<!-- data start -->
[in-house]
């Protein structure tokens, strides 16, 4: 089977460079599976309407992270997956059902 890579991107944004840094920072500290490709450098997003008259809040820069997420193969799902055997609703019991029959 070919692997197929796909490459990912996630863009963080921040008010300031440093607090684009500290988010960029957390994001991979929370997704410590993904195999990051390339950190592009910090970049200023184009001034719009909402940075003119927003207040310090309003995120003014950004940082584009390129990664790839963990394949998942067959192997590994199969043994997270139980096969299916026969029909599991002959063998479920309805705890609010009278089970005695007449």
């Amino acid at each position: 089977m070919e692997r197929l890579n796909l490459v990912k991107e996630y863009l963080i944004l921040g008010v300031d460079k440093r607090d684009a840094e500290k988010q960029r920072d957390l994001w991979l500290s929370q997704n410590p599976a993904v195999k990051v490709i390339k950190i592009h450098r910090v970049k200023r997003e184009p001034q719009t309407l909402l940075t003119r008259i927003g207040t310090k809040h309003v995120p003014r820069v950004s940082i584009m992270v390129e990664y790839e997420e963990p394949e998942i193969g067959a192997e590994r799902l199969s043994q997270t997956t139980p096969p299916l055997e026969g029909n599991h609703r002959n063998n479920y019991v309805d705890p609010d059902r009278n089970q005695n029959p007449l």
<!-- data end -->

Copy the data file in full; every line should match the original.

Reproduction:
[in-house]
């Protein structure tokens, strides 16, 4: 089977460079599976309407992270997956059902 890579991107944004840094920072500290490709450098997003008259809040820069997420193969799902055997609703019991029959 070919692997197929796909490459990912996630863009963080921040008010300031440093607090684009500290988010960029957390994001991979929370997704410590993904195999990051390339950190592009910090970049200023184009001034719009909402940075003119927003207040310090309003995120003014950004940082584009390129990664790839963990394949998942067959192997590994199969043994997270139980096969299916026969029909599991002959063998479920309805705890609010009278089970005695007449």
């Amino acid at each position: 089977m070919e692997r197929l890579n796909l490459v990912k991107e996630y863009l963080i944004l921040g008010v300031d460079k440093r607090d684009a840094e500290k988010q960029r920072d957390l994001w991979l500290s929370q997704n410590p599976a993904v195999k990051v490709i390339k950190i592009h450098r910090v970049k200023r997003e184009p001034q719009t309407l909402l940075t003119r008259i927003g207040t310090k809040h309003v995120p003014r820069v950004s940082i584009m992270v390129e990664y790839e997420e963990p394949e998942i193969g067959a192997e590994r799902l199969s043994q997270t997956t139980p096969p299916l055997e026969g029909n599991h609703r002959n063998n479920y019991v309805d705890p609010d059902r009278n089970q005695n029959p007449l």